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The theory SCM


The Theory of Structural Cognitive Modifiability (SCM) maintains that all humans can be modified, irrespective of the cause for any dysfunction or delay in their development.
Whether it be exogenous factors (cultural differences, cultural deprivation or economic conditions) or endogenous factors (characteristics, chromosomal/genetic disorders, physiological conditions, age or condition of the brain), the theory postulates the modifiability of all human beings.
The basis for this theory is a belief system, and the main motive for the work of Prof. Reuven Feuerstein is the dire need to fight for each child, because, in his words, “too many children have been lost”.

SCM explains deficient learning as the result of a lack of sufficient MLE (Mediated Learning Experience) before or during school years. Prof. Feuerstein observed that such deficiencies could be corrected, by providing mediated learning experiences by well-trained teachers combined with a battery of instruments, designed to enhance cognitive functions.
In these learning tests, the child is exposed to a learning situation, and is taught how to go about dealing with the tasks.

When the results of these tests are analysed, it is possible to point out the child’s capacity to benefit from the learning process, and thus to be modified.
Once a child has learned the task taught during the test itself, then it is possible to measure to what extent that child will be able to learn other tasks, as well as to learn to relate to reality.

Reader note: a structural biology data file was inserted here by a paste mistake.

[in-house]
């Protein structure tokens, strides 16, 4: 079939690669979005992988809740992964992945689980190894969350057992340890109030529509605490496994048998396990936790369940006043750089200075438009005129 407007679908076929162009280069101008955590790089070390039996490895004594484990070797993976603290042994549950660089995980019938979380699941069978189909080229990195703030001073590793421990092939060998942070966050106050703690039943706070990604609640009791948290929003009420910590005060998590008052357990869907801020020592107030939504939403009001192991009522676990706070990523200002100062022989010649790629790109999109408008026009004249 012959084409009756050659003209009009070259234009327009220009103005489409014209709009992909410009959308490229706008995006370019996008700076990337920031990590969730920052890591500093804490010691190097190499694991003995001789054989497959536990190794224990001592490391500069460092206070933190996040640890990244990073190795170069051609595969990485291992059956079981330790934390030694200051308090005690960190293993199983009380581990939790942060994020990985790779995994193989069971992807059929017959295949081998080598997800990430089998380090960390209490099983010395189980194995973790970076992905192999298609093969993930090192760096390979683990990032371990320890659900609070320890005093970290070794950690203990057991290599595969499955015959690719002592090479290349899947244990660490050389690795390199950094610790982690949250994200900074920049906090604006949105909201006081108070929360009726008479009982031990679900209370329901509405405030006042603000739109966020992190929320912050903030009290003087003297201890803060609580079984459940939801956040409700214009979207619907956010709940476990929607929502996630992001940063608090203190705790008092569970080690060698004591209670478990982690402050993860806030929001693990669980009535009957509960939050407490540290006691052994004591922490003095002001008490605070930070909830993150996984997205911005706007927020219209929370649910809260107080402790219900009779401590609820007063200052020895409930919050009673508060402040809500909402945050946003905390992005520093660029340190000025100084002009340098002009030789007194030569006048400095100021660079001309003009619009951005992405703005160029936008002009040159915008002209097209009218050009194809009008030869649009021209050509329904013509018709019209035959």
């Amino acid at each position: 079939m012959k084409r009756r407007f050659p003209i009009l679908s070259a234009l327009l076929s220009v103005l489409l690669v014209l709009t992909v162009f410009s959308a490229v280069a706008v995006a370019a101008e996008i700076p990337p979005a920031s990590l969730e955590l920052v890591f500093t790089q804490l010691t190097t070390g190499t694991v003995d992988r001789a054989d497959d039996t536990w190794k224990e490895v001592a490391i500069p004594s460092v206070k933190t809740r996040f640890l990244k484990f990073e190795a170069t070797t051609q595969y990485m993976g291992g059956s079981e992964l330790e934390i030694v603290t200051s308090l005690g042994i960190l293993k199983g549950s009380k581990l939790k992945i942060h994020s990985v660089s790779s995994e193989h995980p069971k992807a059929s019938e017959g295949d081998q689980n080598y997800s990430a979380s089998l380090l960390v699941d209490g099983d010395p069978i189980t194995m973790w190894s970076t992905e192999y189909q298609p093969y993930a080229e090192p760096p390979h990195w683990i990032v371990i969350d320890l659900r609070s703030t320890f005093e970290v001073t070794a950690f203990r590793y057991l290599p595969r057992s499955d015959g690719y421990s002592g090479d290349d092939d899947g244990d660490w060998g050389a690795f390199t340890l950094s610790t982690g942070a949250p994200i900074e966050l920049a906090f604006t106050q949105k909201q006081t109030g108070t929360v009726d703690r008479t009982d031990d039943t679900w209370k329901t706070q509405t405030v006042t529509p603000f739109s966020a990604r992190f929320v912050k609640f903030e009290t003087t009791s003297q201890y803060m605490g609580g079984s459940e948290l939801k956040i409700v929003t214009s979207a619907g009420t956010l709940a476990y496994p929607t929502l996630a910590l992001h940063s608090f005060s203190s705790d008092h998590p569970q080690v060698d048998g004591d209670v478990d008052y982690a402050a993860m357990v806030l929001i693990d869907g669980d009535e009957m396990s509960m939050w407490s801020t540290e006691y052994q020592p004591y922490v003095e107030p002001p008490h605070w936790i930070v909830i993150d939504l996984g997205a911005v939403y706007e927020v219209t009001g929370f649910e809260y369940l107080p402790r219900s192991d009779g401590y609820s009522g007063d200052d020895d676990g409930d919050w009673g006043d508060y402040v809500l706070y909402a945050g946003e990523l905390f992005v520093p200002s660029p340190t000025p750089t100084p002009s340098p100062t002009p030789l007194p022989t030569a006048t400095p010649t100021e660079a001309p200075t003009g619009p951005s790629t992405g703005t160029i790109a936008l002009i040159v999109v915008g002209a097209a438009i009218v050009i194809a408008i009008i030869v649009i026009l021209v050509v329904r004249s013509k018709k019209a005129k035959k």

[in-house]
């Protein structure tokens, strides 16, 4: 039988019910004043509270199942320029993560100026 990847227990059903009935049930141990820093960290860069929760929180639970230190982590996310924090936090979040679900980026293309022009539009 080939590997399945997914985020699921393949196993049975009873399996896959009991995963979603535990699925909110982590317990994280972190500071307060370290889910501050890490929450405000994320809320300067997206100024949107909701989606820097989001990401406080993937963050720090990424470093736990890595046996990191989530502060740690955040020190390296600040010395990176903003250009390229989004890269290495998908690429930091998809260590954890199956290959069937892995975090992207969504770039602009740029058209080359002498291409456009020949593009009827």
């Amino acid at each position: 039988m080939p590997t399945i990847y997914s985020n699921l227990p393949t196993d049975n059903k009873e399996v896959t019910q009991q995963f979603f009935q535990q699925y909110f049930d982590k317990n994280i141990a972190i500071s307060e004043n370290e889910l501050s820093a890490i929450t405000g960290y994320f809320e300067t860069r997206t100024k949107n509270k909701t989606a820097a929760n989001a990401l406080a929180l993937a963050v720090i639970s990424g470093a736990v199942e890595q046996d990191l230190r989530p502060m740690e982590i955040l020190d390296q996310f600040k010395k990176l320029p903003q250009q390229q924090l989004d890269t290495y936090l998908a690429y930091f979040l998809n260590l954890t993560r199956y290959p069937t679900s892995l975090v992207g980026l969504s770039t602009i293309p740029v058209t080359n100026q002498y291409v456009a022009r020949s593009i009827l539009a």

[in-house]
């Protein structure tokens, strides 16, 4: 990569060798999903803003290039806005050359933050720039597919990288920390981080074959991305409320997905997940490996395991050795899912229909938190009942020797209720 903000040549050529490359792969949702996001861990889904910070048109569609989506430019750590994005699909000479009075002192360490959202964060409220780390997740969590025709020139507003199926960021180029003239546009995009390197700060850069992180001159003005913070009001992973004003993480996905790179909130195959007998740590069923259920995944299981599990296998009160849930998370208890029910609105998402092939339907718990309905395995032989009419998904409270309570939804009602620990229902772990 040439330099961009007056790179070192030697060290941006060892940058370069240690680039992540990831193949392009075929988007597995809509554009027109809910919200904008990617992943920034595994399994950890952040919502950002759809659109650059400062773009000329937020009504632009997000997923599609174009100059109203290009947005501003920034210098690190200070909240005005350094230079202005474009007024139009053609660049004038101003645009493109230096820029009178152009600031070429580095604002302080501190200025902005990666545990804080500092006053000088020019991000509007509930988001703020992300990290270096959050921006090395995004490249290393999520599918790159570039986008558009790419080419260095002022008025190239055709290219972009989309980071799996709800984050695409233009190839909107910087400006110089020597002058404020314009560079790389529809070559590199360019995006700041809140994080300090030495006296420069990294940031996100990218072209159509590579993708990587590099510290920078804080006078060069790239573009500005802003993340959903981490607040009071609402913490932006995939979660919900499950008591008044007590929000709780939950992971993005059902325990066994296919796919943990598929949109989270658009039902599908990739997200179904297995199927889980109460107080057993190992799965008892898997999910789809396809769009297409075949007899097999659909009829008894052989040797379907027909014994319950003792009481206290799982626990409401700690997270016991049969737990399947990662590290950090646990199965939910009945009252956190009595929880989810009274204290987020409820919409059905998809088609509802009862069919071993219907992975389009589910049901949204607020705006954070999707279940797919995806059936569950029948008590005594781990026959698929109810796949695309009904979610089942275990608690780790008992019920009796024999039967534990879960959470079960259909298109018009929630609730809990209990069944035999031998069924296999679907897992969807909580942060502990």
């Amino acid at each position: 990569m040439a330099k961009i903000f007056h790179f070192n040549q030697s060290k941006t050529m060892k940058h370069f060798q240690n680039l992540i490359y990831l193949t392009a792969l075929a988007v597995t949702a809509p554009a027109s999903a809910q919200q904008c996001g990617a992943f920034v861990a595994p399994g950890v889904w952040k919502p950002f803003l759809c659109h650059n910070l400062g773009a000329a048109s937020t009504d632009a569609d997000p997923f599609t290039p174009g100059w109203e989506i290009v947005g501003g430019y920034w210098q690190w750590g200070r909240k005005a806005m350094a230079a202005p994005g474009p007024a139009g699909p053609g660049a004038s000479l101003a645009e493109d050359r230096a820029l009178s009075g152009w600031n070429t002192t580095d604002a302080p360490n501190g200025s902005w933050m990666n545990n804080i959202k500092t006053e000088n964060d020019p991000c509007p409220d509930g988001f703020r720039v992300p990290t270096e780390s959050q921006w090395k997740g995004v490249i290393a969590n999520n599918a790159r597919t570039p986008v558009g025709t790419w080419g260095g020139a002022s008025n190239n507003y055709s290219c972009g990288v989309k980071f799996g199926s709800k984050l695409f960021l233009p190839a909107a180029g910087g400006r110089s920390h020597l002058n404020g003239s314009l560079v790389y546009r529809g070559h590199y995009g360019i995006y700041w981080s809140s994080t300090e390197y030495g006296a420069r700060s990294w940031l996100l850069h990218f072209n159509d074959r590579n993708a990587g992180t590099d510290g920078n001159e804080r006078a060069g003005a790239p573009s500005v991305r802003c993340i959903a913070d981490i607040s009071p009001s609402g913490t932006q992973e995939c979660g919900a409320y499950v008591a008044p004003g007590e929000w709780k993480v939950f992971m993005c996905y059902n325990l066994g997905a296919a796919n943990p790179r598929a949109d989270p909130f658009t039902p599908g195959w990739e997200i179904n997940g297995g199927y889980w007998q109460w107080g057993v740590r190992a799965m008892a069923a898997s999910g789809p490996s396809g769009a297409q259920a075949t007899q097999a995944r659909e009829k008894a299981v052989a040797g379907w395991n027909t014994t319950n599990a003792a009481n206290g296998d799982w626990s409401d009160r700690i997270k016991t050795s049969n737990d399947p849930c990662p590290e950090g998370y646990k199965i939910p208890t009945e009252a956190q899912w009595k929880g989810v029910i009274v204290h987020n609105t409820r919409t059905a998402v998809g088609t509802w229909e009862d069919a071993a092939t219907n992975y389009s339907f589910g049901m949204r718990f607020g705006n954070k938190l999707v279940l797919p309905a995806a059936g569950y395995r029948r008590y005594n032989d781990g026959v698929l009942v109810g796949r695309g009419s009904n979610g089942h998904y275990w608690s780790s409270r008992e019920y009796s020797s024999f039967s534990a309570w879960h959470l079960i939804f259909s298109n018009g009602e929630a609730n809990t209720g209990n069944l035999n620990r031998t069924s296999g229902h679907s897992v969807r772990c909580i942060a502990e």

This theory became the basis for a whole dynamic approach to the assessment of human modifiability, now studied and applied in many academic institutions worldwide.
The theory of SCM views the human organism as open to change. Its’ aim is to modify the individual, through autonomous and self-regulated change.

Intelligence is defined as a changeable state, rather than a permanent trait. Cognition plays a crucial role in human modifiability. Cognitive intervention can bring forth the modification of behavioural or emotional conditions.
This theory states that learning ability can be significantly enhanced, regardless of age, nature, cause or severity of condition. It is based on the belief that all human beings can change and that their ability to function can be meaningfully developed through proper education.

Clinical observations have shown that the development of the thinking process is highly dependent on the nature and quality of the interaction within which stimuli are mediated by parents, educators or therapists.